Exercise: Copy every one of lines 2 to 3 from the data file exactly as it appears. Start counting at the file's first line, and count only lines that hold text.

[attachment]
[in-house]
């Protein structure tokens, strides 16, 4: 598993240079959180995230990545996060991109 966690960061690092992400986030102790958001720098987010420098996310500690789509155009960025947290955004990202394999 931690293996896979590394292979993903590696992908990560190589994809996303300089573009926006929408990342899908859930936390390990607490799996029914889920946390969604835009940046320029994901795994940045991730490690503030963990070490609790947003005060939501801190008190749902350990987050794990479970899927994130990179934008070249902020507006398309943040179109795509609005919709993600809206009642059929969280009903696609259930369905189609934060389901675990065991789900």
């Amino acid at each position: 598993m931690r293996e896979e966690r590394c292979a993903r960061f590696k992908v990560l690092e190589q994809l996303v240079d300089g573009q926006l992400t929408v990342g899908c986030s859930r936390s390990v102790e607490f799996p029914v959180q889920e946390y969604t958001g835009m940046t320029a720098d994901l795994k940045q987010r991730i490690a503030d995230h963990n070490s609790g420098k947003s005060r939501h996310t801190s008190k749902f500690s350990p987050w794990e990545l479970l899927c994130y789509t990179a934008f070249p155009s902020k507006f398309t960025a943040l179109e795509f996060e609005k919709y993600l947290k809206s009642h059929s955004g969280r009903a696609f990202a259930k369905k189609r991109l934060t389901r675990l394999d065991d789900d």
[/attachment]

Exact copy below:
């Protein structure tokens, strides 16, 4: 598993240079959180995230990545996060991109 966690960061690092992400986030102790958001720098987010420098996310500690789509155009960025947290955004990202394999 931690293996896979590394292979993903590696992908990560190589994809996303300089573009926006929408990342899908859930936390390990607490799996029914889920946390969604835009940046320029994901795994940045991730490690503030963990070490609790947003005060939501801190008190749902350990987050794990479970899927994130990179934008070249902020507006398309943040179109795509609005919709993600809206009642059929969280009903696609259930369905189609934060389901675990065991789900």
């Amino acid at each position: 598993m931690r293996e896979e966690r590394c292979a993903r960061f590696k992908v990560l690092e190589q994809l996303v240079d300089g573009q926006l992400t929408v990342g899908c986030s859930r936390s390990v102790e607490f799996p029914v959180q889920e946390y969604t958001g835009m940046t320029a720098d994901l795994k940045q987010r991730i490690a503030d995230h963990n070490s609790g420098k947003s005060r939501h996310t801190s008190k749902f500690s350990p987050w794990e990545l479970l899927c994130y789509t990179a934008f070249p155009s902020k507006f398309t960025a943040l179109e795509f996060e609005k919709y993600l947290k809206s009642h059929s955004g969280r009903a696609f990202a259930k369905k189609r991109l934060t389901r675990l394999d065991d789900d």